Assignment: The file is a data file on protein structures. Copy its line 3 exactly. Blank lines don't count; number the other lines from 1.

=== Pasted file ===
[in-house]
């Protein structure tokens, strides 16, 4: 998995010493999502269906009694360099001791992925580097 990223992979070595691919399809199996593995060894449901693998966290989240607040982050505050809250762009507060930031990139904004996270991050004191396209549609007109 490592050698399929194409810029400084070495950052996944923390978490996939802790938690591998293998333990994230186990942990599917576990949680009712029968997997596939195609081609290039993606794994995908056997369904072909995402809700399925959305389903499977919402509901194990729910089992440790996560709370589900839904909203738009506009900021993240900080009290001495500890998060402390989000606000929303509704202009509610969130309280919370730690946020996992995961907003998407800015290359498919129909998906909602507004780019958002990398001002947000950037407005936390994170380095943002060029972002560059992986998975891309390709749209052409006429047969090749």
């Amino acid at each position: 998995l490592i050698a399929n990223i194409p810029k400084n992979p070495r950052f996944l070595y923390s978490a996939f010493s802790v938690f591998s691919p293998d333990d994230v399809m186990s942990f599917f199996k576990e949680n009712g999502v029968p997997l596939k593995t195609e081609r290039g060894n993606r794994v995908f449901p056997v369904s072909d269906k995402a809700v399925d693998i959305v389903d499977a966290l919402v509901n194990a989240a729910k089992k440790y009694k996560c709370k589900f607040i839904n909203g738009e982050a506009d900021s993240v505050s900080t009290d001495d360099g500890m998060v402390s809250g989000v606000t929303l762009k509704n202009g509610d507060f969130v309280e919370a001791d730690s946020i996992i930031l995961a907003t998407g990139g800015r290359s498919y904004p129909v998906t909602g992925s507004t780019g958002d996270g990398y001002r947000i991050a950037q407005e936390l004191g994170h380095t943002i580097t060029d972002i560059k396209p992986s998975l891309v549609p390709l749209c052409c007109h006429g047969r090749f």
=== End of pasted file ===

């Amino acid at each position: 998995l490592i050698a399929n990223i194409p810029k400084n992979p070495r950052f996944l070595y923390s978490a996939f010493s802790v938690f591998s691919p293998d333990d994230v399809m186990s942990f599917f199996k576990e949680n009712g999502v029968p997997l596939k593995t195609e081609r290039g060894n993606r794994v995908f449901p056997v369904s072909d269906k995402a809700v399925d693998i959305v389903d499977a966290l919402v509901n194990a989240a729910k089992k440790y009694k996560c709370k589900f607040i839904n909203g738009e982050a506009d900021s993240v505050s900080t009290d001495d360099g500890m998060v402390s809250g989000v606000t929303l762009k509704n202009g509610d507060f969130v309280e919370a001791d730690s946020i996992i930031l995961a907003t998407g990139g800015r290359s498919y904004p129909v998906t909602g992925s507004t780019g958002d996270g990398y001002r947000i991050a950037q407005e936390l004191g994170h380095t943002i580097t060029d972002i560059k396209p992986s998975l891309v549609p390709l749209c052409c007109h006429g047969r090749f």